AB - Among neural prostheses cochlear implants (CIs) are considered the most successful devices. They restore some hearing to ∼210,000 severe-to-profound hearing impaired people. Despite the devices' success, the performance of the implanted individuals in noisy environments is poor and music perception is rudimentary. It has been argued that increasing the number of independent channels for stimulation can improve the performance of a CI user in challenging hearing environments. An optical method, stimulating neurons with infrared radiation, has been suggested as a novel approach to increase the number of independent channels. Infrared neural stimulation (INS) works through the deposition of heat into the tissue. Thermal damage is therefore a potential risk, particularly for longterm exposure. To verify the efficacy and safety of INS, cats were implanted for about 4 weeks and were continuously stimulated daily for 6-8 hours. Cochlear function did not change during the stimulation, and histology did not reveal signs of damage. Tissue growth following the implantation was largely localized at the cochleostomy.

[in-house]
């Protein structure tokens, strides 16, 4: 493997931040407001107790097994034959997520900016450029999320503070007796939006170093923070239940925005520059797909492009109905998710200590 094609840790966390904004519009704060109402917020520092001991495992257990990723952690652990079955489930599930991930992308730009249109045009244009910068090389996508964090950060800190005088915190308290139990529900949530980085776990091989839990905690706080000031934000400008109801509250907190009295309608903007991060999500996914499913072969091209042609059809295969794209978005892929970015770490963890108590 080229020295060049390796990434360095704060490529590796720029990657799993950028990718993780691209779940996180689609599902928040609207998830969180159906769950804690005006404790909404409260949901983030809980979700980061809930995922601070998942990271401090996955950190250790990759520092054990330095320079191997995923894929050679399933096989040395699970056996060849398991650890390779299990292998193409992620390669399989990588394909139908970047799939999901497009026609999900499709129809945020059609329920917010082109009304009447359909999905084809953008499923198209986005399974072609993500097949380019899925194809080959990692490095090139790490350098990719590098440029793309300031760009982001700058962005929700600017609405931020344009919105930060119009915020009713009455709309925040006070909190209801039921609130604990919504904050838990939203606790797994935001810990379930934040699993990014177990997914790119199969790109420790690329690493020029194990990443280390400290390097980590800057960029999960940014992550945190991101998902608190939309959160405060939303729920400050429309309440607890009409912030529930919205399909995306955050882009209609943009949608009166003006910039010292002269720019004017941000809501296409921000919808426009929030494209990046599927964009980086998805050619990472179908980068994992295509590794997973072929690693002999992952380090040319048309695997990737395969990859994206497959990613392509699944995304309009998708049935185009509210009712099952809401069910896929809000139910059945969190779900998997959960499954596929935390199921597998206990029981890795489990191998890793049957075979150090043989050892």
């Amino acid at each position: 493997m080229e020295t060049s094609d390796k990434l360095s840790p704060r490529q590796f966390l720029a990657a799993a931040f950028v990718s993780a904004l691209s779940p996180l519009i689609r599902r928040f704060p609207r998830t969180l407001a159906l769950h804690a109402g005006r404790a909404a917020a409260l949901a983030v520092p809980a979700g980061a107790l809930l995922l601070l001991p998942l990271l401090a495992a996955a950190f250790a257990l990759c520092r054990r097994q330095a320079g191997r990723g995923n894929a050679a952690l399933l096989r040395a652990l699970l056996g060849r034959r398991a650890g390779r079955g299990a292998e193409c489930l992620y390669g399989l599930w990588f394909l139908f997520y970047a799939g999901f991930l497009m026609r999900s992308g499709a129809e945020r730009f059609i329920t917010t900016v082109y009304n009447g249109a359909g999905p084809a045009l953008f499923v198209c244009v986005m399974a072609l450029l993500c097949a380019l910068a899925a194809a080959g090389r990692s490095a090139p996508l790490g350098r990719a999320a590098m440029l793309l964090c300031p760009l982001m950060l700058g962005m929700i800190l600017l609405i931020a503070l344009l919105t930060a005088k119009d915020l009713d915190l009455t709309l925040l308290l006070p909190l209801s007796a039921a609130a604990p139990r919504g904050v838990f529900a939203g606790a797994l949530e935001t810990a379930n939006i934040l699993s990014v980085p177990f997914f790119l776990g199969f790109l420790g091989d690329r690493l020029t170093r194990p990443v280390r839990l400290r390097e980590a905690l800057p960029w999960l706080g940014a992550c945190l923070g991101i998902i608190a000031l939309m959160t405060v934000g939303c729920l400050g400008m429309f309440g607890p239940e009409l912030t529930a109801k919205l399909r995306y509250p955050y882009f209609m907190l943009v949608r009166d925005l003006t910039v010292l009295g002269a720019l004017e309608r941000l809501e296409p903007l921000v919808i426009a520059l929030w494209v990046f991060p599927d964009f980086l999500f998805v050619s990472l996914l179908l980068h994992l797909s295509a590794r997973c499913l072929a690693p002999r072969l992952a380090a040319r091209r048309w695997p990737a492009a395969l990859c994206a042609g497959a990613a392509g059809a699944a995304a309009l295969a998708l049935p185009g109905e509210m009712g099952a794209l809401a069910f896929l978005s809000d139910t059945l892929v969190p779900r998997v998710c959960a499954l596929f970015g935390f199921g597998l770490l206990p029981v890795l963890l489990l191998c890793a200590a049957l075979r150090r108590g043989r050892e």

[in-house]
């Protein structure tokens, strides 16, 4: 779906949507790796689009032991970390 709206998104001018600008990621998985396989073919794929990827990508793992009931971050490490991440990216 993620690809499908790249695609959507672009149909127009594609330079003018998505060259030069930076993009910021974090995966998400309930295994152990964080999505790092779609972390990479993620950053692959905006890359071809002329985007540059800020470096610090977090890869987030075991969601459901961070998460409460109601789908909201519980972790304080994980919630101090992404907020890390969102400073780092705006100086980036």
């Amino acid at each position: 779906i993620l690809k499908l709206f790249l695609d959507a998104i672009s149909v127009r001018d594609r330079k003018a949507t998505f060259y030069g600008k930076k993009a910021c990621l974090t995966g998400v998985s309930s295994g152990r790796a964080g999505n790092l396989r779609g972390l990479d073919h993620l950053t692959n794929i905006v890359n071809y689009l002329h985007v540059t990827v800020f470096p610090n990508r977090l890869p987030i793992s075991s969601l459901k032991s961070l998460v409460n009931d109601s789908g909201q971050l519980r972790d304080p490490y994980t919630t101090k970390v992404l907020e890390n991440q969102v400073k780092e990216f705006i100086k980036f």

KW - Cat

KW - Chronic implantation

KW - Infrared neural stimulation

KW - Laser

UR - http://www.scopus.com/inward/record.url?scp=84878204405&partnerID=8YFLogxK

UR - http://www.scopus.com/inward/citedby.url?scp=84878204405&partnerID=8YFLogxK

U2 - 10.1117/12.2013851

DO - 10.1117/12.2013851

M3 - Conference contribution

SN - 9780819493347

VL - 8565

BT - Progress in Biomedical Optics and Imaging - Proceedings of SPIE

ER -